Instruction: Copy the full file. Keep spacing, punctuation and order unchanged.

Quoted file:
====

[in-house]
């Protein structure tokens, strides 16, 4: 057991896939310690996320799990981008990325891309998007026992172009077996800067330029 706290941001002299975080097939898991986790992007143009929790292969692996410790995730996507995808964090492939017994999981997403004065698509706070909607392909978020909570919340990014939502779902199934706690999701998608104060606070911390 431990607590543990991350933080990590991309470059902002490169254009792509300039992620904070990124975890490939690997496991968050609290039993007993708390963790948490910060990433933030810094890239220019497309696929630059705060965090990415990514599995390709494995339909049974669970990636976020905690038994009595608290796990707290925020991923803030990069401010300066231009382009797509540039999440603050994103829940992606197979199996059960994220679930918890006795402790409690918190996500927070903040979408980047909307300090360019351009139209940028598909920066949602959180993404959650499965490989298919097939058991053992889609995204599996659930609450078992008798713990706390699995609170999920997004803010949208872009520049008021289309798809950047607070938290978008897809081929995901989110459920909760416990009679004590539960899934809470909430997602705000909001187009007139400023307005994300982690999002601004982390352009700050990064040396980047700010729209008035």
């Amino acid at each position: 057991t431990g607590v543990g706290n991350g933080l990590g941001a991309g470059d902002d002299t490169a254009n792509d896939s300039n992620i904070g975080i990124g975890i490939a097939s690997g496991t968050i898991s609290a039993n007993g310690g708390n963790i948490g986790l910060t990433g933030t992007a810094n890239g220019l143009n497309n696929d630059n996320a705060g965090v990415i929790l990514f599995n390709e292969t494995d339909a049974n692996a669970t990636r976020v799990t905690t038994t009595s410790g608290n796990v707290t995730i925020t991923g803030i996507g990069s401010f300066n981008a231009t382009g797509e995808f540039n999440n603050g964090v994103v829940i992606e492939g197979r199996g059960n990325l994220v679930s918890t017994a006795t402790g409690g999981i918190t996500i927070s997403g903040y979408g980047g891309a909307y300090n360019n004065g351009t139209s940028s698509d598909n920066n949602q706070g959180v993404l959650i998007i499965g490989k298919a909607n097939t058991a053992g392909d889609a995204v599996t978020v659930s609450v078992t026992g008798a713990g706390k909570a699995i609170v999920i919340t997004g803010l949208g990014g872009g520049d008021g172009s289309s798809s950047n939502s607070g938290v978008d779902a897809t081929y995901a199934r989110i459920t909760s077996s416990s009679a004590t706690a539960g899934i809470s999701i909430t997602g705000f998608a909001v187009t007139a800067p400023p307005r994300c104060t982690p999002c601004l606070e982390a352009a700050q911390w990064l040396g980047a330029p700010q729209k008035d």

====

[in-house]
């Protein structure tokens, strides 16, 4: 057991896939310690996320799990981008990325891309998007026992172009077996800067330029 706290941001002299975080097939898991986790992007143009929790292969692996410790995730996507995808964090492939017994999981997403004065698509706070909607392909978020909570919340990014939502779902199934706690999701998608104060606070911390 431990607590543990991350933080990590991309470059902002490169254009792509300039992620904070990124975890490939690997496991968050609290039993007993708390963790948490910060990433933030810094890239220019497309696929630059705060965090990415990514599995390709494995339909049974669970990636976020905690038994009595608290796990707290925020991923803030990069401010300066231009382009797509540039999440603050994103829940992606197979199996059960994220679930918890006795402790409690918190996500927070903040979408980047909307300090360019351009139209940028598909920066949602959180993404959650499965490989298919097939058991053992889609995204599996659930609450078992008798713990706390699995609170999920997004803010949208872009520049008021289309798809950047607070938290978008897809081929995901989110459920909760416990009679004590539960899934809470909430997602705000909001187009007139400023307005994300982690999002601004982390352009700050990064040396980047700010729209008035």
């Amino acid at each position: 057991t431990g607590v543990g706290n991350g933080l990590g941001a991309g470059d902002d002299t490169a254009n792509d896939s300039n992620i904070g975080i990124g975890i490939a097939s690997g496991t968050i898991s609290a039993n007993g310690g708390n963790i948490g986790l910060t990433g933030t992007a810094n890239g220019l143009n497309n696929d630059n996320a705060g965090v990415i929790l990514f599995n390709e292969t494995d339909a049974n692996a669970t990636r976020v799990t905690t038994t009595s410790g608290n796990v707290t995730i925020t991923g803030i996507g990069s401010f300066n981008a231009t382009g797509e995808f540039n999440n603050g964090v994103v829940i992606e492939g197979r199996g059960n990325l994220v679930s918890t017994a006795t402790g409690g999981i918190t996500i927070s997403g903040y979408g980047g891309a909307y300090n360019n004065g351009t139209s940028s698509d598909n920066n949602q706070g959180v993404l959650i998007i499965g490989k298919a909607n097939t058991a053992g392909d889609a995204v599996t978020v659930s609450v078992t026992g008798a713990g706390k909570a699995i609170v999920i919340t997004g803010l949208g990014g872009g520049d008021g172009s289309s798809s950047n939502s607070g938290v978008d779902a897809t081929y995901a199934r989110i459920t909760s077996s416990s009679a004590t706690a539960g899934i809470s999701i909430t997602g705000f998608a909001v187009t007139a800067p400023p307005r994300c104060t982690p999002c601004l606070e982390a352009a700050q911390w990064l040396g980047a330029p700010q729209k008035d």